95 The Suda lists three possible names for the father of Hellanicus, an indication that the information was not explicitly preserved in any of his texts (s.v. ῾Ελλάνικος [E739 Adler] = FGrHist 4 T 1). Yet, it tells us also that Hellanicus was the father of a certain Scamon, who did, in fact, write a local history of Lesbos (FGrHist 476 F 1) and who would likely have advertised his lineage in the incipit to this work. While the Suda knows a lot about Rhianus, meanwhile (s.v. ῾Ριανός [Ρ158 Adler] = FGrHist 265 T 1a), it does not name his father. Nothing is known of Staphylus except for his association with Naucratis (FGrHist 269 FF 10 and 13).
96 See Chaniotis, A., Historie und Historiker in den griechischen Inschriften: Epigraphische Beiträge zur griechischen Historiographie (Stuttgart, 1988), 290–353 Google Scholar; see also Boffo, L., ‘Epigrafi di città greche: un'espressione di storiografia locale’, in Gabba, E. (ed.), Studi di storia e storiografia antiche (Pavia, 1988), 9–48 Google Scholar and Clarke (n. 3), 338–46.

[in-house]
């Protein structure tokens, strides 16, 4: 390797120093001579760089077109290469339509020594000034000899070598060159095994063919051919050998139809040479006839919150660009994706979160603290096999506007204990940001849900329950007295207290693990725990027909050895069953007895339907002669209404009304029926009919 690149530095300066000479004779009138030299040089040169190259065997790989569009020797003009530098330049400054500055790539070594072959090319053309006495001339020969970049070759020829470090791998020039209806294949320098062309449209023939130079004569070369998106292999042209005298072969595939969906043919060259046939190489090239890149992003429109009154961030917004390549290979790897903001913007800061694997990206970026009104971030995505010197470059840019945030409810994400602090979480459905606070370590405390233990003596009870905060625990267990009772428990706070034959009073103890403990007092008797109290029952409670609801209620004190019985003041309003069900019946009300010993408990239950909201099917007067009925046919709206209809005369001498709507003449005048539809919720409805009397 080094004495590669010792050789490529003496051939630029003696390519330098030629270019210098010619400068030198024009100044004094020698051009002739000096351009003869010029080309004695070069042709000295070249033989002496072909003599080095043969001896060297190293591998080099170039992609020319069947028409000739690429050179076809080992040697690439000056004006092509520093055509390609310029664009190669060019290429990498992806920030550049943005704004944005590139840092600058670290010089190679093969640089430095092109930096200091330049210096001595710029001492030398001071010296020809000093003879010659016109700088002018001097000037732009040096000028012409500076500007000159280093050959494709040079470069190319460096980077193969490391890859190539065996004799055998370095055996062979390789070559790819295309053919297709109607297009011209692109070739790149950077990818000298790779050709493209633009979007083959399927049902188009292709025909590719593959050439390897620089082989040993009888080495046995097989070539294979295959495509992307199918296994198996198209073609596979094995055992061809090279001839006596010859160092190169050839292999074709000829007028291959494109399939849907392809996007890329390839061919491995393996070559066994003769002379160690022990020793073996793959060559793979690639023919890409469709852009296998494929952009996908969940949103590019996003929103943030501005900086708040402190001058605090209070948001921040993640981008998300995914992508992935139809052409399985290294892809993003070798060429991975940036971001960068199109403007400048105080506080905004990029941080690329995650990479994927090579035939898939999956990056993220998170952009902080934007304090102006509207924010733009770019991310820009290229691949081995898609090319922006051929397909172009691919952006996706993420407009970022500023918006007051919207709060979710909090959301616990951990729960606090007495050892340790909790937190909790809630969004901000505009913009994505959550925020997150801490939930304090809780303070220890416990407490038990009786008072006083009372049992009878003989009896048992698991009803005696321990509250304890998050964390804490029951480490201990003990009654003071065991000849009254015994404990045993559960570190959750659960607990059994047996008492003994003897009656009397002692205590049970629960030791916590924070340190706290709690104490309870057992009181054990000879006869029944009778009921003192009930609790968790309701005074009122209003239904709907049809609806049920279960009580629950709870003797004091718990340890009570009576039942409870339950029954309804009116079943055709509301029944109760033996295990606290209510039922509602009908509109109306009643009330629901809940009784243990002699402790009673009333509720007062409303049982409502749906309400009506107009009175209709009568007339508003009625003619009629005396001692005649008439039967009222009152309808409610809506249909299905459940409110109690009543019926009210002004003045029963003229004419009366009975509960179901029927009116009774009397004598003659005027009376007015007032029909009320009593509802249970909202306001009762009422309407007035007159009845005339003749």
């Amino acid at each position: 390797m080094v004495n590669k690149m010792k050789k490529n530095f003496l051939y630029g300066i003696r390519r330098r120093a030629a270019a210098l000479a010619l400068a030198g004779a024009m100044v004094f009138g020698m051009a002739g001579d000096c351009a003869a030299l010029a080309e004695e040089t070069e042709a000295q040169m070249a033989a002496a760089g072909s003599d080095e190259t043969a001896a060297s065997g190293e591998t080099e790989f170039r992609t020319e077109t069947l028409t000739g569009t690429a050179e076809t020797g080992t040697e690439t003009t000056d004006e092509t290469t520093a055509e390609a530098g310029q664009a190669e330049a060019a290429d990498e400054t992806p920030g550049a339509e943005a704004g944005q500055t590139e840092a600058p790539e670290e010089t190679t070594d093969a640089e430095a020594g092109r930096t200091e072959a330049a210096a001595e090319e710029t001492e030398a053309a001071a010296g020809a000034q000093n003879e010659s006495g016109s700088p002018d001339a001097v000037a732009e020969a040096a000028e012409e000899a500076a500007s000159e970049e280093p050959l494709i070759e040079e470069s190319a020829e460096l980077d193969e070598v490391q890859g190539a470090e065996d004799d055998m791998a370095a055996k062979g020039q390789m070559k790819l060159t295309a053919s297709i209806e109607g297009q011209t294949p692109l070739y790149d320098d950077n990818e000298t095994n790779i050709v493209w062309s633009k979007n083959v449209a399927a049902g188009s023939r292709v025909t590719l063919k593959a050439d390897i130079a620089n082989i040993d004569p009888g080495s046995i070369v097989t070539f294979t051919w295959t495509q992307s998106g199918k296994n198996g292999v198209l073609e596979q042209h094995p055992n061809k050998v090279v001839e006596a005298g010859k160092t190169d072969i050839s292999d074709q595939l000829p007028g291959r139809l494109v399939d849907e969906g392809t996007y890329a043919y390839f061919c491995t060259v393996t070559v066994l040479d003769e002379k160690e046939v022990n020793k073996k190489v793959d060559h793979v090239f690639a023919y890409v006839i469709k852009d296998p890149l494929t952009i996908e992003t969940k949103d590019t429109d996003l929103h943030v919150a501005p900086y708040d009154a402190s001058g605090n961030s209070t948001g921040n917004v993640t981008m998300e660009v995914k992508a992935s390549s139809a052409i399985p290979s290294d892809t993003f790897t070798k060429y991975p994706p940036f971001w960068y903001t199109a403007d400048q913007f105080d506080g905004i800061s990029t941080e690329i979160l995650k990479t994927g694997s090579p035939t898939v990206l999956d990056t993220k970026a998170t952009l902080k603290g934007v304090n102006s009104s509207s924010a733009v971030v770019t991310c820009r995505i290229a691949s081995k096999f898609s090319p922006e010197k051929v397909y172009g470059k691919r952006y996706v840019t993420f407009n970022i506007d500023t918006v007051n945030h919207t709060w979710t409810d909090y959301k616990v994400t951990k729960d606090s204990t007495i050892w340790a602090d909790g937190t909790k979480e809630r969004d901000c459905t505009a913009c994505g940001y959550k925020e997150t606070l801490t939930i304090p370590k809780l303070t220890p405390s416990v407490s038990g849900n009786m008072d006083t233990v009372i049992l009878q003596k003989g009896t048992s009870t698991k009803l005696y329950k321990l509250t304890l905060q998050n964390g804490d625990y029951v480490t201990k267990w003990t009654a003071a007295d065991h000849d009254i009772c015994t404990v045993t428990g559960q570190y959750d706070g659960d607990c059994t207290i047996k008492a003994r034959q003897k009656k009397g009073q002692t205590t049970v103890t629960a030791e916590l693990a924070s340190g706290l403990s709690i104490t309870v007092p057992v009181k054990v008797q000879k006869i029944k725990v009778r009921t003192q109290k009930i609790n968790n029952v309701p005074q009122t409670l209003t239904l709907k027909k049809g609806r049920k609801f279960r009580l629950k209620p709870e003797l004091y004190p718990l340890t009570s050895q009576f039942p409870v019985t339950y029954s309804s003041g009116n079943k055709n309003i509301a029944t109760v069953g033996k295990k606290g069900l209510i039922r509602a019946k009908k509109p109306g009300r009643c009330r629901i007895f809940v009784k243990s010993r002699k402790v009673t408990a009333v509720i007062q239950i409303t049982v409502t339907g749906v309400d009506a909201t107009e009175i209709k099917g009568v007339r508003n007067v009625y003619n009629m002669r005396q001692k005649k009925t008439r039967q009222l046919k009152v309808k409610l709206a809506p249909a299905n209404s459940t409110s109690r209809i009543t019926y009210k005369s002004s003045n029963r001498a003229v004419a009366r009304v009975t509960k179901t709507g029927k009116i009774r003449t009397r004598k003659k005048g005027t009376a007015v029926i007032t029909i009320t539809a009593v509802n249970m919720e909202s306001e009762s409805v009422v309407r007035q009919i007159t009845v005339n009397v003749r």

97 Samos paid similar homage to the historian Xenophon (FGrHist 540a T 1). Local historians of the modern day, despite the beating they took in the early twentieth century from the academy, continue to be honoured by their local communities. As J.A. Amato writes about contemporary local historians of the Midwest ( Rethinking Home: A Case for Writing Local History [Berkeley, 2002], 186 Google Scholar), ‘Local history can even impart a certain level of regional celebrity to its writers… . Speaking engagements become common fare, as do chicken dinners and roast beef suppers on an “eat and talk” speaking tour. At some point, local historians can constitute regional voices and be asked to represent the entire state, or even a larger area—which means larger stipends and more radio and television appearances.’